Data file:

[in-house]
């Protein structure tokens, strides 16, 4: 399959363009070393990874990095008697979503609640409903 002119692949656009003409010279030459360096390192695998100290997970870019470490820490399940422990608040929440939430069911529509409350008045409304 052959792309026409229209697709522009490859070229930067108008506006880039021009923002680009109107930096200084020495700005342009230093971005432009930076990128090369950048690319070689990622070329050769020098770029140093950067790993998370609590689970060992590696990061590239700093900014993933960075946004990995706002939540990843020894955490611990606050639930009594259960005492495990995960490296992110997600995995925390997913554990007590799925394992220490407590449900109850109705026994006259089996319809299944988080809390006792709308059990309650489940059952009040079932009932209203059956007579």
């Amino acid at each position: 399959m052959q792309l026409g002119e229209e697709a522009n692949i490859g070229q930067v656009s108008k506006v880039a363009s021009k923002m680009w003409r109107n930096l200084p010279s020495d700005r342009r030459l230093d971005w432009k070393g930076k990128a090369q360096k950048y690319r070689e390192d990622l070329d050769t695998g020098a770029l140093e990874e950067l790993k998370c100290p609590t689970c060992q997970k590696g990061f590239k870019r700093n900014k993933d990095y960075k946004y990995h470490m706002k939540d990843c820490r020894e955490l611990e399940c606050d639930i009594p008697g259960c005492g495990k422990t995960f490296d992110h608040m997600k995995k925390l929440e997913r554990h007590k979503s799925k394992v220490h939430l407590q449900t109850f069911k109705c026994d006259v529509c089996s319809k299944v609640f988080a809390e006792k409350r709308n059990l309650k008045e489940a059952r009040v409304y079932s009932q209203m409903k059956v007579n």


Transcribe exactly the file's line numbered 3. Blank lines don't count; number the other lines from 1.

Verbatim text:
């Amino acid at each position: 399959m052959q792309l026409g002119e229209e697709a522009n692949i490859g070229q930067v656009s108008k506006v880039a363009s021009k923002m680009w003409r109107n930096l200084p010279s020495d700005r342009r030459l230093d971005w432009k070393g930076k990128a090369q360096k950048y690319r070689e390192d990622l070329d050769t695998g020098a770029l140093e990874e950067l790993k998370c100290p609590t689970c060992q997970k590696g990061f590239k870019r700093n900014k993933d990095y960075k946004y990995h470490m706002k939540d990843c820490r020894e955490l611990e399940c606050d639930i009594p008697g259960c005492g495990k422990t995960f490296d992110h608040m997600k995995k925390l929440e997913r554990h007590k979503s799925k394992v220490h939430l407590q449900t109850f069911k109705c026994d006259v529509c089996s319809k299944v609640f988080a809390e006792k409350r709308n059990l309650k008045e489940a059952r009040v409304y079932s009932q209203m409903k059956v007579n």